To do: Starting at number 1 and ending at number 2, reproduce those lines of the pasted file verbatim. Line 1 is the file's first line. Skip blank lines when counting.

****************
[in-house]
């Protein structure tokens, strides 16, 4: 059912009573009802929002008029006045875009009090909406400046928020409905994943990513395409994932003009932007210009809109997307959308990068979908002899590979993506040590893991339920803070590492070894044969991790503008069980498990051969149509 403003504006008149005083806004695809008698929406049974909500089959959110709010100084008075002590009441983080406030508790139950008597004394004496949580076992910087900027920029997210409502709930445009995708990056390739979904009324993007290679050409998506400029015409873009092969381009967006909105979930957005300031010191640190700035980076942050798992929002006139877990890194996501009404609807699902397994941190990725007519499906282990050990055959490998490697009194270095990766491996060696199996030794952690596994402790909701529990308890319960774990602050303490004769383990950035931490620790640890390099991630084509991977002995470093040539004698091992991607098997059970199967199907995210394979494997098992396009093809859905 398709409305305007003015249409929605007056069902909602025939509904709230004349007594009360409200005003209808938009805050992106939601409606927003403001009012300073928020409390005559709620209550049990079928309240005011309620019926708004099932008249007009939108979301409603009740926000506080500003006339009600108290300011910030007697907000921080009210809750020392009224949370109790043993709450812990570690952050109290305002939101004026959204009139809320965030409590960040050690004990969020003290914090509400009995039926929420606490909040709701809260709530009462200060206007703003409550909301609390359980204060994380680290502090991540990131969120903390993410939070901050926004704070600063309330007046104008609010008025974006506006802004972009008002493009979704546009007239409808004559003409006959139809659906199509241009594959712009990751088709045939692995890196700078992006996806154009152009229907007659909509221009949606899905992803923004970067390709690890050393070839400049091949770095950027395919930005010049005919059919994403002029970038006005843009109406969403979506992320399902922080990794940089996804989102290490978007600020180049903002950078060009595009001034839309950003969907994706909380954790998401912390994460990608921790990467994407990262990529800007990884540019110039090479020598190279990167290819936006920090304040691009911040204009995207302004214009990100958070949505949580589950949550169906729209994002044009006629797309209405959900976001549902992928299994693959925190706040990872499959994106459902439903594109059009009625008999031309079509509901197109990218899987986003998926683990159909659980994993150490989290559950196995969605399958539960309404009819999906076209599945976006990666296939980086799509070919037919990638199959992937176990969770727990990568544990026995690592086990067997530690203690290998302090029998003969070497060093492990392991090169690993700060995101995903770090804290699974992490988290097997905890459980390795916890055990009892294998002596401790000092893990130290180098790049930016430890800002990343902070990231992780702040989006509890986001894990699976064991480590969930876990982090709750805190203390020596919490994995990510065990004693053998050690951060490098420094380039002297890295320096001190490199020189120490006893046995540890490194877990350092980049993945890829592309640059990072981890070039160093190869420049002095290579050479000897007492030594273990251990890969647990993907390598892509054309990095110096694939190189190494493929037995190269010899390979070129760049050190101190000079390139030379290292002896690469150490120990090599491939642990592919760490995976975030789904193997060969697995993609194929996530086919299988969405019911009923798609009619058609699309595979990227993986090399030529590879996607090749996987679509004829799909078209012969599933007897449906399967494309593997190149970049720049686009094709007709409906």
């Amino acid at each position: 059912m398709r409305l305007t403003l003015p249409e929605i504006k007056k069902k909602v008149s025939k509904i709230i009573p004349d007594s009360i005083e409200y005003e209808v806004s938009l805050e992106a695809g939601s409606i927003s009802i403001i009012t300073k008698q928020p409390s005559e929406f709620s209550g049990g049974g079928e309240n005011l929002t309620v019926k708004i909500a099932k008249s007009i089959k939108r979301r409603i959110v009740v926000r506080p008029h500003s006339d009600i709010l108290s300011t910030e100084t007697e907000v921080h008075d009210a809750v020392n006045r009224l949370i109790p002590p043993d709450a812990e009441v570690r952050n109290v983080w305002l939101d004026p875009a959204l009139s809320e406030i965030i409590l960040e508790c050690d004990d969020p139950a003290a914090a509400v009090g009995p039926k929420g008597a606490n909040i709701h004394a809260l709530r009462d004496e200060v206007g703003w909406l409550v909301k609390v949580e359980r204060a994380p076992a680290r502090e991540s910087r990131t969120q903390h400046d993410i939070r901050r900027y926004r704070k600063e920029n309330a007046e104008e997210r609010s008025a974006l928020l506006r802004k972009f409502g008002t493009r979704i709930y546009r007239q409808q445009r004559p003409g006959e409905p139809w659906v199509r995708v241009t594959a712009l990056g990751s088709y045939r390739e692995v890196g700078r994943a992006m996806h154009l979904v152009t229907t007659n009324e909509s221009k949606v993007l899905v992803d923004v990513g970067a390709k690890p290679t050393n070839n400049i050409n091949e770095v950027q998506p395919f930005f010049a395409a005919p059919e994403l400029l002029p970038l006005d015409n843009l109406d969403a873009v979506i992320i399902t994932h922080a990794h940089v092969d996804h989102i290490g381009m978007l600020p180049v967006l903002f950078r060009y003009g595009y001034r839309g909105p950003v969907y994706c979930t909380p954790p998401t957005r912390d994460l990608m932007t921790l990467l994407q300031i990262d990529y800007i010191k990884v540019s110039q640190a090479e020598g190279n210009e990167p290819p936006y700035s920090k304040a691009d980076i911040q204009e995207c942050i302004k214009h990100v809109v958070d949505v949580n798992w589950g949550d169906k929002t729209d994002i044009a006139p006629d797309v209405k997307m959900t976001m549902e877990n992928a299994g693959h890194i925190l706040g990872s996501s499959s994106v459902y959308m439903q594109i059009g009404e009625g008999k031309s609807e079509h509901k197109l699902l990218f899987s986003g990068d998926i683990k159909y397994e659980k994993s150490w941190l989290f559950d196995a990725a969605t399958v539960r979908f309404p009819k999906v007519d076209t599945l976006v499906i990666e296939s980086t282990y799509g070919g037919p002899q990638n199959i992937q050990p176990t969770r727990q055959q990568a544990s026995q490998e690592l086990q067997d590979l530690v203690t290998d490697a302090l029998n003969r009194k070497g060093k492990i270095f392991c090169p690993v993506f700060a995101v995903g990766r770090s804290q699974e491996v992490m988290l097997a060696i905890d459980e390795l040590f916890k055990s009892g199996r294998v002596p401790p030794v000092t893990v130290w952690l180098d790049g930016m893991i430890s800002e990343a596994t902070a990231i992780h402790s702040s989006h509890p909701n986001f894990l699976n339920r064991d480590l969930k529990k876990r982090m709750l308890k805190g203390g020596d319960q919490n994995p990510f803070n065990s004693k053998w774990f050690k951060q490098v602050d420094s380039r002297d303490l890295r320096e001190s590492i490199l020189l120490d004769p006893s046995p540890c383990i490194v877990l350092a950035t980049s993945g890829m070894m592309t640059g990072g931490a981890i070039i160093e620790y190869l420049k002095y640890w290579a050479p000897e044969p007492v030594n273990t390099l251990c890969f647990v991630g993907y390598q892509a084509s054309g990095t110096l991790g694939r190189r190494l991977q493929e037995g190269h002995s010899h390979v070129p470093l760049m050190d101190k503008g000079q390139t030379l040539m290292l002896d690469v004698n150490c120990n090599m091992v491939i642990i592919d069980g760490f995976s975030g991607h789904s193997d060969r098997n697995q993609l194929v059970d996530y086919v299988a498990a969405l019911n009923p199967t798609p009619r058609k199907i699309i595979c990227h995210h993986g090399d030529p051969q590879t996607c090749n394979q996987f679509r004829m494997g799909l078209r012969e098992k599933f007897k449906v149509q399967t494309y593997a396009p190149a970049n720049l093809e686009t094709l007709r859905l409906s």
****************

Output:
[in-house]
């Protein structure tokens, strides 16, 4: 059912009573009802929002008029006045875009009090909406400046928020409905994943990513395409994932003009932007210009809109997307959308990068979908002899590979993506040590893991339920803070590492070894044969991790503008069980498990051969149509 403003504006008149005083806004695809008698929406049974909500089959959110709010100084008075002590009441983080406030508790139950008597004394004496949580076992910087900027920029997210409502709930445009995708990056390739979904009324993007290679050409998506400029015409873009092969381009967006909105979930957005300031010191640190700035980076942050798992929002006139877990890194996501009404609807699902397994941190990725007519499906282990050990055959490998490697009194270095990766491996060696199996030794952690596994402790909701529990308890319960774990602050303490004769383990950035931490620790640890390099991630084509991977002995470093040539004698091992991607098997059970199967199907995210394979494997098992396009093809859905 398709409305305007003015249409929605007056069902909602025939509904709230004349007594009360409200005003209808938009805050992106939601409606927003403001009012300073928020409390005559709620209550049990079928309240005011309620019926708004099932008249007009939108979301409603009740926000506080500003006339009600108290300011910030007697907000921080009210809750020392009224949370109790043993709450812990570690952050109290305002939101004026959204009139809320965030409590960040050690004990969020003290914090509400009995039926929420606490909040709701809260709530009462200060206007703003409550909301609390359980204060994380680290502090991540990131969120903390993410939070901050926004704070600063309330007046104008609010008025974006506006802004972009008002493009979704546009007239409808004559003409006959139809659906199509241009594959712009990751088709045939692995890196700078992006996806154009152009229907007659909509221009949606899905992803923004970067390709690890050393070839400049091949770095950027395919930005010049005919059919994403002029970038006005843009109406969403979506992320399902922080990794940089996804989102290490978007600020180049903002950078060009595009001034839309950003969907994706909380954790998401912390994460990608921790990467994407990262990529800007990884540019110039090479020598190279990167290819936006920090304040691009911040204009995207302004214009990100958070949505949580589950949550169906729209994002044009006629797309209405959900976001549902992928299994693959925190706040990872499959994106459902439903594109059009009625008999031309079509509901197109990218899987986003998926683990159909659980994993150490989290559950196995969605399958539960309404009819999906076209599945976006990666296939980086799509070919037919990638199959992937176990969770727990990568544990026995690592086990067997530690203690290998302090029998003969070497060093492990392991090169690993700060995101995903770090804290699974992490988290097997905890459980390795916890055990009892294998002596401790000092893990130290180098790049930016430890800002990343902070990231992780702040989006509890986001894990699976064991480590969930876990982090709750805190203390020596919490994995990510065990004693053998050690951060490098420094380039002297890295320096001190490199020189120490006893046995540890490194877990350092980049993945890829592309640059990072981890070039160093190869420049002095290579050479000897007492030594273990251990890969647990993907390598892509054309990095110096694939190189190494493929037995190269010899390979070129760049050190101190000079390139030379290292002896690469150490120990090599491939642990592919760490995976975030789904193997060969697995993609194929996530086919299988969405019911009923798609009619058609699309595979990227993986090399030529590879996607090749996987679509004829799909078209012969599933007897449906399967494309593997190149970049720049686009094709007709409906």